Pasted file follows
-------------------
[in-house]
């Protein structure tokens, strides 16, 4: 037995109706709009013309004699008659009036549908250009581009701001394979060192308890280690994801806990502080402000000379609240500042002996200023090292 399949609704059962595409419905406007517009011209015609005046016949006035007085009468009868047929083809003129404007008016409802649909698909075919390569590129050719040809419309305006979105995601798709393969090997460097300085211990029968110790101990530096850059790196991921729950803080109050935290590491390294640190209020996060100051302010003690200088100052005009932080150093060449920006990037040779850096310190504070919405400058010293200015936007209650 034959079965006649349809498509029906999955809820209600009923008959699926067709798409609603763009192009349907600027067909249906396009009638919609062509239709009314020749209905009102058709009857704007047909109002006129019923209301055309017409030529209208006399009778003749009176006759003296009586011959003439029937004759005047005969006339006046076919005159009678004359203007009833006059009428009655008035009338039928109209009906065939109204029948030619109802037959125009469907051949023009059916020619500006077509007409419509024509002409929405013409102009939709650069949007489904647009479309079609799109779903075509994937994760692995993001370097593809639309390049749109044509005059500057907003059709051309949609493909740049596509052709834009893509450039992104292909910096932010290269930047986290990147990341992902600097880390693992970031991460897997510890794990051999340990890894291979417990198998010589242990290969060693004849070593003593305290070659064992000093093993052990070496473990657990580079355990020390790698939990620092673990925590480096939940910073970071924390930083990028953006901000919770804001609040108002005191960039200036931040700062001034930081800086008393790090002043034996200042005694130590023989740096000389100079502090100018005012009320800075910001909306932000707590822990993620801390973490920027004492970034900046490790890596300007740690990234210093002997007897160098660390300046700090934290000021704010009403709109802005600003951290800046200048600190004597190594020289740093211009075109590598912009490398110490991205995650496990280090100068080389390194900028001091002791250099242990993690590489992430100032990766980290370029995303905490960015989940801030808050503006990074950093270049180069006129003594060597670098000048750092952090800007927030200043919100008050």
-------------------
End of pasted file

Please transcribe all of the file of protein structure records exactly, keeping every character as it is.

[in-house]
């Protein structure tokens, strides 16, 4: 037995109706709009013309004699008659009036549908250009581009701001394979060192308890280690994801806990502080402000000379609240500042002996200023090292 399949609704059962595409419905406007517009011209015609005046016949006035007085009468009868047929083809003129404007008016409802649909698909075919390569590129050719040809419309305006979105995601798709393969090997460097300085211990029968110790101990530096850059790196991921729950803080109050935290590491390294640190209020996060100051302010003690200088100052005009932080150093060449920006990037040779850096310190504070919405400058010293200015936007209650 034959079965006649349809498509029906999955809820209600009923008959699926067709798409609603763009192009349907600027067909249906396009009638919609062509239709009314020749209905009102058709009857704007047909109002006129019923209301055309017409030529209208006399009778003749009176006759003296009586011959003439029937004759005047005969006339006046076919005159009678004359203007009833006059009428009655008035009338039928109209009906065939109204029948030619109802037959125009469907051949023009059916020619500006077509007409419509024509002409929405013409102009939709650069949007489904647009479309079609799109779903075509994937994760692995993001370097593809639309390049749109044509005059500057907003059709051309949609493909740049596509052709834009893509450039992104292909910096932010290269930047986290990147990341992902600097880390693992970031991460897997510890794990051999340990890894291979417990198998010589242990290969060693004849070593003593305290070659064992000093093993052990070496473990657990580079355990020390790698939990620092673990925590480096939940910073970071924390930083990028953006901000919770804001609040108002005191960039200036931040700062001034930081800086008393790090002043034996200042005694130590023989740096000389100079502090100018005012009320800075910001909306932000707590822990993620801390973490920027004492970034900046490790890596300007740690990234210093002997007897160098660390300046700090934290000021704010009403709109802005600003951290800046200048600190004597190594020289740093211009075109590598912009490398110490991205995650496990280090100068080389390194900028001091002791250099242990993690590489992430100032990766980290370029995303905490960015989940801030808050503006990074950093270049180069006129003594060597670098000048750092952090800007927030200043919100008050």